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Cognitive Literary ScienceDialogues between Literature and Cognition$
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Michael Burke and Emily T. Troscianko

Print publication date: 2017

Print ISBN-13: 9780190496869

Published to Oxford Scholarship Online: January 2017

DOI: 10.1093/acprof:oso/9780190496869.001.0001

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PRINTED FROM OXFORD SCHOLARSHIP ONLINE (oxford.universitypressscholarship.com). (c) Copyright Oxford University Press, 2021. All Rights Reserved. An individual user may print out a PDF of a single chapter of a monograph in OSO for personal use. date: 18 January 2022

Animal Minds across Discourse Domains

Animal Minds across Discourse Domains

Chapter:
(p.195) Chapter 10 Animal Minds across Discourse Domains
Source:
Cognitive Literary Science
Author(s):

David Herman

Publisher:
Oxford University Press
DOI:10.1093/acprof:oso/9780190496869.003.0011

This chapter seeks to reframe, and move beyond, debates organized around a polarity between legible and illegible animal minds. Instead, it outlines techniques for documenting and analysing the attested range of mind-ascribing practices in a given culture or subculture, as they manifest themselves in narratives about animals—narratives that are anchored in a variety of ‘discourse domains’. It uses this expression as a technical term to refer to frameworks for activity that determine what sorts of ascriptive practices will be deemed appropriate and warranted in a given context, arguing that the norms for ascription associated with such discourse domains cut across the fiction‒non-fiction divide. Synthesizing narratological research on thought presentation with scholarship on animal subjectivity, it argues that domain, not genre, is the key determinant of how prolific and detailed the animal experiences projected by a given narrative will be.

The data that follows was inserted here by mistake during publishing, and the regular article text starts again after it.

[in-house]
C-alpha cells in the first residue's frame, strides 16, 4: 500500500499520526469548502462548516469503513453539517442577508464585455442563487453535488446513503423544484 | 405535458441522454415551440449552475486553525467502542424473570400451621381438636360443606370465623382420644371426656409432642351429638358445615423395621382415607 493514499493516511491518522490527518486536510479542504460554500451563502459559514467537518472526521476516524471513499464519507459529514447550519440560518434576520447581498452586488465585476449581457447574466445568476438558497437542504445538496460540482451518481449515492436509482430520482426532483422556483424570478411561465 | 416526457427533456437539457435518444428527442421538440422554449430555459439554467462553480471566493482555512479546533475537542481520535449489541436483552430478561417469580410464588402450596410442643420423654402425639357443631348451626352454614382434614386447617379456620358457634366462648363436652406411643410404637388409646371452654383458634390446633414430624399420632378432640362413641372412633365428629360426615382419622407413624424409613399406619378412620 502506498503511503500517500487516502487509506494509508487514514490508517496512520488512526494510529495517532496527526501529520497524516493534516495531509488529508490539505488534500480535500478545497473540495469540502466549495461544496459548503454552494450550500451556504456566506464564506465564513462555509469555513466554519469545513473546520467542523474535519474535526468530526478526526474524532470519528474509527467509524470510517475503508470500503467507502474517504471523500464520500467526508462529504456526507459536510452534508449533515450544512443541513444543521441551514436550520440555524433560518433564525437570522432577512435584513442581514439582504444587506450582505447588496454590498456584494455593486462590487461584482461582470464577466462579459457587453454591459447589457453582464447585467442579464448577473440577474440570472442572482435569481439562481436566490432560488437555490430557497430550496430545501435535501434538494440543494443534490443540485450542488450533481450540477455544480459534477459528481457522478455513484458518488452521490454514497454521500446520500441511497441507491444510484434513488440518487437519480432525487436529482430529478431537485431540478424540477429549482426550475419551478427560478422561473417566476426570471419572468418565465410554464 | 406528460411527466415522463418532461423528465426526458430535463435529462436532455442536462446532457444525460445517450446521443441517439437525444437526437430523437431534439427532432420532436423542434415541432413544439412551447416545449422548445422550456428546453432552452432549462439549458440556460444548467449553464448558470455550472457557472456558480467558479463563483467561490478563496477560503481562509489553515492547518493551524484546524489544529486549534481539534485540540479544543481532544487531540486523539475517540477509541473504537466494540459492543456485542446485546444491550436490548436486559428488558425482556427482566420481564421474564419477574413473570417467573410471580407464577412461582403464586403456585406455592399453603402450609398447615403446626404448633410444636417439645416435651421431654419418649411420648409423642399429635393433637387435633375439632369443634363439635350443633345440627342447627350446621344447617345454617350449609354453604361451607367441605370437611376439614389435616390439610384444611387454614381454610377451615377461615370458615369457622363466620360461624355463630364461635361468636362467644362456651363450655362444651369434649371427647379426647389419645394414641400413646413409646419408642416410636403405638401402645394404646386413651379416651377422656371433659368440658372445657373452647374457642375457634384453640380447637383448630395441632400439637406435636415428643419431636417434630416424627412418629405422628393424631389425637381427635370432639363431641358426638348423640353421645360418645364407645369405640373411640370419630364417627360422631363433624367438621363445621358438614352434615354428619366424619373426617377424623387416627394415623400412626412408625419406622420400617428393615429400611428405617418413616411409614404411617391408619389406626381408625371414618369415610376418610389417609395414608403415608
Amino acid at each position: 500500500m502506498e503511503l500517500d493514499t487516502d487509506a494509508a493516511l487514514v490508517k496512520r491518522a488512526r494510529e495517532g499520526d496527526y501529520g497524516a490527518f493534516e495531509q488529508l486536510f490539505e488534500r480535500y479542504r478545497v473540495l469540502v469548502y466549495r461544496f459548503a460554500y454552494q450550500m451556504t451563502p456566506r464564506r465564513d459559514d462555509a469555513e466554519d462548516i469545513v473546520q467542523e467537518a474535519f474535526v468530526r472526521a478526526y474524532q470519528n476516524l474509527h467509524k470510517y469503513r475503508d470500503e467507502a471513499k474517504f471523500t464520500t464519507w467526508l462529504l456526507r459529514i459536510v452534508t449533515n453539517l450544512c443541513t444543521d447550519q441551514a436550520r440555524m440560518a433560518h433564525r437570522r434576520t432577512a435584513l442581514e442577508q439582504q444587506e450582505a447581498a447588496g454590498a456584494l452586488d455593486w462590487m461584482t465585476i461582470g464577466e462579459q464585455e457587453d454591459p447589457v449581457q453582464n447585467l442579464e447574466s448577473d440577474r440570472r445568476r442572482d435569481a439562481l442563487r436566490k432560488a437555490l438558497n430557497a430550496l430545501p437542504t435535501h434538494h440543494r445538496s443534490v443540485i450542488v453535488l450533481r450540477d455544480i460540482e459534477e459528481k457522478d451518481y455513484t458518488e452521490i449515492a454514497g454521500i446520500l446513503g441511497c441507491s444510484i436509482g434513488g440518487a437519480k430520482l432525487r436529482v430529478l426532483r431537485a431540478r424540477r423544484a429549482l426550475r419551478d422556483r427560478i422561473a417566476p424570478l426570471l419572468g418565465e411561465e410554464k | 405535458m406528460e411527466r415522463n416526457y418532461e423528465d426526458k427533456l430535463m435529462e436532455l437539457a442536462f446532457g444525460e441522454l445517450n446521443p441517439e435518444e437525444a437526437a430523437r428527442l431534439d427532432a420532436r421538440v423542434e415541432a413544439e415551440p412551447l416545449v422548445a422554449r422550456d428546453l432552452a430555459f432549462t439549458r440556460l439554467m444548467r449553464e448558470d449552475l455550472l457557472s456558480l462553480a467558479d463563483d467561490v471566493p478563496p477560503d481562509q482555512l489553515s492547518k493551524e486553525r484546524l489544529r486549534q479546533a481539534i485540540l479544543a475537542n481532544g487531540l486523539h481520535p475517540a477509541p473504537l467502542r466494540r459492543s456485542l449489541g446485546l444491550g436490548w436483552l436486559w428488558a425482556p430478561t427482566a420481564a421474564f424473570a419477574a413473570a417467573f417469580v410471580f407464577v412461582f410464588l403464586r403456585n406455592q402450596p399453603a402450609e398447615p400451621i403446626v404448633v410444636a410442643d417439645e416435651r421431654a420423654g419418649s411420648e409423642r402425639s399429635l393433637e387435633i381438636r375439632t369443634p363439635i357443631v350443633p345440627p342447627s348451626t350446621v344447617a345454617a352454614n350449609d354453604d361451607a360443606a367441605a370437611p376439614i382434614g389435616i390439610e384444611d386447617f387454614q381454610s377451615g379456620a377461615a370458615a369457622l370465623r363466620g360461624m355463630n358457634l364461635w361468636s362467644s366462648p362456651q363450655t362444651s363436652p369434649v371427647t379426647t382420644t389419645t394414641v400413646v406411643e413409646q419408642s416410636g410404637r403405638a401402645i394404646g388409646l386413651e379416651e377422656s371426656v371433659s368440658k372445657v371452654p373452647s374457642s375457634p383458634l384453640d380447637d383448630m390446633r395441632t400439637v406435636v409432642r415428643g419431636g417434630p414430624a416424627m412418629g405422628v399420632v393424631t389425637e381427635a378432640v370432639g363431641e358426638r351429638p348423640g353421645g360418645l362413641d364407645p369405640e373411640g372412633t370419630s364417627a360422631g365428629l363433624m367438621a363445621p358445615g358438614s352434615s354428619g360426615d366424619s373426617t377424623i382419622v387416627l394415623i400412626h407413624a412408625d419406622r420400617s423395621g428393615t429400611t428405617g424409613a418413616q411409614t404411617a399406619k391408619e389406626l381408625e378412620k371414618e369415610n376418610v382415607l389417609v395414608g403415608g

Keywords:   fiction‒non-fiction divide, heterophenomenology, human-animal studies, narratology, non-human subjectivity, thought presentation

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